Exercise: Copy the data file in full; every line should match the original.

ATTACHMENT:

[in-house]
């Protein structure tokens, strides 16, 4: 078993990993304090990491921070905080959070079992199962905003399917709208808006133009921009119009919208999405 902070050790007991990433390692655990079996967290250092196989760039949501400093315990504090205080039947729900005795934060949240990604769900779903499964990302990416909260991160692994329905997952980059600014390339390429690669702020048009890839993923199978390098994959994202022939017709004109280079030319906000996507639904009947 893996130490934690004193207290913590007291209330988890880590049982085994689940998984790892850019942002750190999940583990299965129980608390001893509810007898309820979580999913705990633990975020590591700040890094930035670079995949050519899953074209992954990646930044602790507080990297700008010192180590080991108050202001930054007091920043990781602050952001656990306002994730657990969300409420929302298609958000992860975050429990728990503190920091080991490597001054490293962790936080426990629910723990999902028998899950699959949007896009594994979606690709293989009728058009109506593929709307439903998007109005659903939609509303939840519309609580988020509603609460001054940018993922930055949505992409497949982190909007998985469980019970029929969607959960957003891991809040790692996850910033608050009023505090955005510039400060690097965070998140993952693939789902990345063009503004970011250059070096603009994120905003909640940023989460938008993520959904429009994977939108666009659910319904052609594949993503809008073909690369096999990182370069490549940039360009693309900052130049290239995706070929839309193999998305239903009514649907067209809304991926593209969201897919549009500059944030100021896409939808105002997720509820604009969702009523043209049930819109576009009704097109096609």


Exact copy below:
[in-house]
């Protein structure tokens, strides 16, 4: 078993990993304090990491921070905080959070079992199962905003399917709208808006133009921009119009919208999405 902070050790007991990433390692655990079996967290250092196989760039949501400093315990504090205080039947729900005795934060949240990604769900779903499964990302990416909260991160692994329905997952980059600014390339390429690669702020048009890839993923199978390098994959994202022939017709004109280079030319906000996507639904009947 893996130490934690004193207290913590007291209330988890880590049982085994689940998984790892850019942002750190999940583990299965129980608390001893509810007898309820979580999913705990633990975020590591700040890094930035670079995949050519899953074209992954990646930044602790507080990297700008010192180590080991108050202001930054007091920043990781602050952001656990306002994730657990969300409420929302298609958000992860975050429990728990503190920091080991490597001054490293962790936080426990629910723990999902028998899950699959949007896009594994979606690709293989009728058009109506593929709307439903998007109005659903939609509303939840519309609580988020509603609460001054940018993922930055949505992409497949982190909007998985469980019970029929969607959960957003891991809040790692996850910033608050009023505090955005510039400060690097965070998140993952693939789902990345063009503004970011250059070096603009994120905003909640940023989460938008993520959904429009994977939108666009659910319904052609594949993503809008073909690369096999990182370069490549940039360009693309900052130049290239995706070929839309193999998305239903009514649907067209809304991926593209969201897919549009500059944030100021896409939808105002997720509820604009969702009523043209049930819109576009009704097109096609």